We flunked out of class, though! Baby #1 decided to come before we went to the last two classes. To this day, we earnestly believe there was a secret passed along that we never were told!

There was no class for what happens after the baby is born. That much is very clear. Mom had to stay in the hospital each time due to Caesarean births. At least that gave us a few extra days before we were out on our own.

There were certainly books available about infants. We think. You had to go to a small storefront bookstore to look. Big bookstores (and, of course, the internet) were not around. The book made famous by Dr. Spock (not the one with the ears from the TV show!) was still being widely used and he had many of the common sense tips new parents so often need. All the best stuff from the 40s and more…

And there were two grandmothers around. Who had lots of advice. And some of it was actually helpful!

But we were so uneducated (per today’s standards) that it is a wonder our children grew and flourished!

Here is what our children had to endure to make it through to today:

  1. Breast feeding was suggested but it was not the mandate it is today. Bottles with formula seemed to be just as good.
  2. We used glass bottles that had to be sterilized. Maybe they were boiled?
  3. We used rubber nipples that were definitely boiled to sterilize them.  And lo the unlucky new parent who forgot the nipples were on the stove. You ended up with a molten mess of rubber, ruined a pot and had a burning smell that lasted for weeks in the house. And that everyone then breathed!
  4. We had a nice new crib with drop-sides and plexiglass on the ends. And we had colorful bumpers, as well. Up-to-the minute modern!
  5. The kids were put to sleep on their stomachs, to avoid choking, should they spit up in their sleep. Seemed to make sense.
  6. Swaddling was not such a big deal at that time. We are sure we did it, but it must not have been for too long. What was the big deal?
  7. Our kids were fed solid foods at 3 months of age.  Rice cereal was big then. And soon, they were lusting for mashed up bananas. Mmmm, such delicacies for the little ones.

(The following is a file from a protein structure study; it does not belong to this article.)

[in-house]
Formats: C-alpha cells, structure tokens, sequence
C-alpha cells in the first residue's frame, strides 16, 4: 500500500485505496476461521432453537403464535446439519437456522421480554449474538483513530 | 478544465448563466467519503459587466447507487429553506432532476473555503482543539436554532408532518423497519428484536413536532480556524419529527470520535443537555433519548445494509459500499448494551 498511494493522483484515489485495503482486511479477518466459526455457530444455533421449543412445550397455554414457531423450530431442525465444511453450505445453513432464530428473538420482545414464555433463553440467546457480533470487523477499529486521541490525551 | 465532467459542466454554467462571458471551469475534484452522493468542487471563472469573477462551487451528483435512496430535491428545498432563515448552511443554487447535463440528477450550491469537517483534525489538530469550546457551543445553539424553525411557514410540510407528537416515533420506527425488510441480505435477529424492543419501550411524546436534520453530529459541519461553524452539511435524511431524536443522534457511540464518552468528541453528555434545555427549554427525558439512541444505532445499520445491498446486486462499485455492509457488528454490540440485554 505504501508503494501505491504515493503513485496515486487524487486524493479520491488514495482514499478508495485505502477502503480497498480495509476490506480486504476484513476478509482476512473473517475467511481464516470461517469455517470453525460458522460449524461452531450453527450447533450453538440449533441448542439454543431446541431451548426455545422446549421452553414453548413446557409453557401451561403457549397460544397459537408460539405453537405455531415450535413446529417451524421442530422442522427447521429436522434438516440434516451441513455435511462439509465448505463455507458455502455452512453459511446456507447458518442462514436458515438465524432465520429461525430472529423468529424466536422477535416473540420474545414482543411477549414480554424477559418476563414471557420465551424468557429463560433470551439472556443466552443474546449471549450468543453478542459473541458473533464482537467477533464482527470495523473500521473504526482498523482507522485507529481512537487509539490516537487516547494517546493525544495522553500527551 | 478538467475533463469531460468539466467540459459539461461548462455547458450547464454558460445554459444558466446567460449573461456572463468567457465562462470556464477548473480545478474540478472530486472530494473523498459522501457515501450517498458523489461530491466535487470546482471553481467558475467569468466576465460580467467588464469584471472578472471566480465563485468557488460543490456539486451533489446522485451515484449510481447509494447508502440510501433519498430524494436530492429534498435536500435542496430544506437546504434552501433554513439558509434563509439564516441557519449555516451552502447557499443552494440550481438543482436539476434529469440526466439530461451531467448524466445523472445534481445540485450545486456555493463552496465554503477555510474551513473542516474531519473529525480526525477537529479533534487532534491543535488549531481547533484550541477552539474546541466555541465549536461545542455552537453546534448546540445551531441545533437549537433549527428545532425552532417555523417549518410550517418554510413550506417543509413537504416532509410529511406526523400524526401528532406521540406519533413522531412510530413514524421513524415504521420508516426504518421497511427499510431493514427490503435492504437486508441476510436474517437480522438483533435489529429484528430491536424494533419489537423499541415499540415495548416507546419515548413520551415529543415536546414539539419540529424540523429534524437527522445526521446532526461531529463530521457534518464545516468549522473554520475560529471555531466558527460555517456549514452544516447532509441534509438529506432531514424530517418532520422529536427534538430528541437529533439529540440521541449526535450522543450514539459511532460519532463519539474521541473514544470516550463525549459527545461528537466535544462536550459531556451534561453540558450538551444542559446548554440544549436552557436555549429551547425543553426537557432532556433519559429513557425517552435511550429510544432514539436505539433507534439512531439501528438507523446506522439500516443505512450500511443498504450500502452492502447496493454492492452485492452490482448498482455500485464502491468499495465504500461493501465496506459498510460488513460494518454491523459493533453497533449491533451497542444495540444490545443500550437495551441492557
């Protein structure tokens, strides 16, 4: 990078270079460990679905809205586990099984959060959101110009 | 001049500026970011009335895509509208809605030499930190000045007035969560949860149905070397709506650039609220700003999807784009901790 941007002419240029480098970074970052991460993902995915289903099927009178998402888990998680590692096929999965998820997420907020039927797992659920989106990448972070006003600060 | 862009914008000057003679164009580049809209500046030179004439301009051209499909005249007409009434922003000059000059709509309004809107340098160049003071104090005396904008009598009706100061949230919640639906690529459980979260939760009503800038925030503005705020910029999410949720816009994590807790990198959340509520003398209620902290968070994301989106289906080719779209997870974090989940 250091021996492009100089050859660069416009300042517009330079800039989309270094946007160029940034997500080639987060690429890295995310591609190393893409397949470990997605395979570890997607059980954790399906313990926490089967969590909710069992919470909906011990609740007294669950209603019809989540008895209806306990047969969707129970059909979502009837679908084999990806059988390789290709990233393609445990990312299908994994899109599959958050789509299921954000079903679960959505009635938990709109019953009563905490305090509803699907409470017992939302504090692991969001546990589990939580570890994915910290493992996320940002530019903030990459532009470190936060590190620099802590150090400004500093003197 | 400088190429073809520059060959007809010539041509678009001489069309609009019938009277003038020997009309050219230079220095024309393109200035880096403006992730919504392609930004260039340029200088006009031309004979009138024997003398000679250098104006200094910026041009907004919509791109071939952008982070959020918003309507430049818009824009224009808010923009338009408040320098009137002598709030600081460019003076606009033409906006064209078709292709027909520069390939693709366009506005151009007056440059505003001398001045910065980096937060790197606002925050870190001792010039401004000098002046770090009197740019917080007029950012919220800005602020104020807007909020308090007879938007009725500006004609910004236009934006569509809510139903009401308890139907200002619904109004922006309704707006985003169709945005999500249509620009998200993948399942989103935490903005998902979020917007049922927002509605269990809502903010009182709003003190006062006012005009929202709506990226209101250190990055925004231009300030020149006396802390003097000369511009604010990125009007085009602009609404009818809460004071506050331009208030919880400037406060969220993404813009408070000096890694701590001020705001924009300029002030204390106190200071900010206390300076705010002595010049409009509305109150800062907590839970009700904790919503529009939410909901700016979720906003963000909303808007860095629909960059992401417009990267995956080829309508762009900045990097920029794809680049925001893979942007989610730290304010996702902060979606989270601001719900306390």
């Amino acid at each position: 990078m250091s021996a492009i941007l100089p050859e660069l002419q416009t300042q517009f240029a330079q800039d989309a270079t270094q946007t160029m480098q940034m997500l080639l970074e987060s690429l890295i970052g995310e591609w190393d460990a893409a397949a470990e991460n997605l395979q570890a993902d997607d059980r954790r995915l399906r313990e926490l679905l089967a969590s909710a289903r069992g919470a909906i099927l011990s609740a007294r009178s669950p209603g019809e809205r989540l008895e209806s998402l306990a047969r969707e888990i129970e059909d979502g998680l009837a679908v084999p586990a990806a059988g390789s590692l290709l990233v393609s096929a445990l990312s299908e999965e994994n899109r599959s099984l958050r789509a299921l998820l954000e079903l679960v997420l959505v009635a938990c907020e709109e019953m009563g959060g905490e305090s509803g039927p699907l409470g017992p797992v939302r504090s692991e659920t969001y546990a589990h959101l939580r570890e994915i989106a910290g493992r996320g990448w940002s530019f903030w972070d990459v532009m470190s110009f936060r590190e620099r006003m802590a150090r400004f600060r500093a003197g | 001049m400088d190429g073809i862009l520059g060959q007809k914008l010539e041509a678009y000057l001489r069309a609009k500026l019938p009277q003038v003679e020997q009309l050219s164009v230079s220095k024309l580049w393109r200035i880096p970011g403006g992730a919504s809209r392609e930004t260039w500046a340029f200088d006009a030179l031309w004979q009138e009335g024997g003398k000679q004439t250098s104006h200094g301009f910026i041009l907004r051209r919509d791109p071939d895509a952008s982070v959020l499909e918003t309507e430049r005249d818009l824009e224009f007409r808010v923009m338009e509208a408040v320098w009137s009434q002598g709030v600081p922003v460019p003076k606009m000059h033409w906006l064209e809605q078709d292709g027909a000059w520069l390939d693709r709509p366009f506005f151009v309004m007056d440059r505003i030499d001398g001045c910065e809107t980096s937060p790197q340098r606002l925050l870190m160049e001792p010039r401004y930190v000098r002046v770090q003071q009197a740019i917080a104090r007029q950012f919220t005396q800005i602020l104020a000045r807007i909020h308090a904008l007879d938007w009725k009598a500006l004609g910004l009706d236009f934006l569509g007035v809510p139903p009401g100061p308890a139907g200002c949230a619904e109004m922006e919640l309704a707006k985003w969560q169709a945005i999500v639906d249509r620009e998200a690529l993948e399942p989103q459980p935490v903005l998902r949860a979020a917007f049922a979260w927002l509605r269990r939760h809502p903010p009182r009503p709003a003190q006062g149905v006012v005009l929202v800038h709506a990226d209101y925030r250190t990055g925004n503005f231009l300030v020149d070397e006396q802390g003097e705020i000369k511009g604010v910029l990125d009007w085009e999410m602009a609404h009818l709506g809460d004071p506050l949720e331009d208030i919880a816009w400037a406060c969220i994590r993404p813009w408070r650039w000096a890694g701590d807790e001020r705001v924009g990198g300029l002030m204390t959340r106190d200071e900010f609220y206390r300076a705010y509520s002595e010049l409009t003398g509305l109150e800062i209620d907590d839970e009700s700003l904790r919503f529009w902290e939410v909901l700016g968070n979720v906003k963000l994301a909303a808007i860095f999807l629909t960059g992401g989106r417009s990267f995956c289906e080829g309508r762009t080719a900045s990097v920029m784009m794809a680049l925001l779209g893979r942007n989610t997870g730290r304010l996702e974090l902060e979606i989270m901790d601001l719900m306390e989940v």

8. The bottles were heated, of course. One never gave cold drinks to an infant.
  9. The food was heated, too. There were no microwave ovens, which we would have surely used if we could. We heated the food in a little food warming dish that had a gel in the base that was electrically warmed. There is probably one of these in a museum somewhere!
  10. We took our kids out in the world as soon as we could organize and manage it. It was good to expose them to germs.
  11. We had two car seats. We had a backwards facing tub for infants that used a single seat belt to hold it down in the front seat. Yes, the front seat. And later, we had a little sit-in throne that was seat-belted in the back seat. Yes, it did have a head-level strap that was attached to an anchor. That anchor had to be bolted to the back shelf of the car. The same back shelf made of thin sheet metal that would likely give way in a heartbeat during a big crash. There was no LATCH system.
  12. All the rattles and other toys were made with whatever was deemed cheap enough by the manufacturers. There were no BPA-free items..I am not sure anyone outside of a PhD chemist knew what BPA was. Or that maybe it mattered.
  13. We were ultra progressive. We had pacifiers that were shaped just right to fit in the mouth and have the tongue press against it. They were much later determined to cause orthodonture problems. So much for being progressive!
  14. We did not soothe anybody with music or other sounds while they slept. Bedtime was a cheery event..with the object of having a child-in-the-bed-sleeping.  On their own.  Like we did.
  15. We let older children ride untethered in shopping carts. We only had one of our two ever fall out. That’s not too bad, is it?
  16. We had a bike seat on the back of one of our adult bikes. It had metal support bars all around and a touch of padding on the seat and back. And it even had a strap to hold the kid in. We didn’t use it too much.  Thank goodness!

And lots more that we have thankfully forgotten!

Today everybody seems to know a lot more about infants and children than we did. And there are more sources and more ‘standards’ than ever. The best of intentions and modern science are teaming up to give kids a better than ever start in life.

And it is probably all for the better. Why not do the best you can? We agree that things do change and can be made better.

We hope, though, that after all the new books and all the new standards that parents don’t forget a couple of things..things that probably aren’t in the books.

You should love your kids.

You should pay attention to them and spend time with them.

You should include family and friends in your kid’s life for that is how memories are made.

You should otherwise make their childhoods as bright and full as you can.

These are the things that matter most and that will help your kids grow up to be warm and happy adults.

As soon as we started telling people we were going to be grandparents, they all asked us the strangest question.

“What is your name going to be?”  “What will you be called?”


It seems that many grandparents these days choose to have cutesy names for themselves.  And it is such a big deal there are even websites that list all variations of grandparent names that have and can be used.  We were even asked by the parents-to-be what we wanted to be called!

Wow…this must be important, we thought.  How are we going to not make a mistake here that will doom us forever??

But why the fascination with these names?  There was no discussion like this when our kids were born…it was a given.  The only odd names came about because a young child couldn’t pronounce something and the mispronounced name sort of stuck.

So, a digression is in order, first…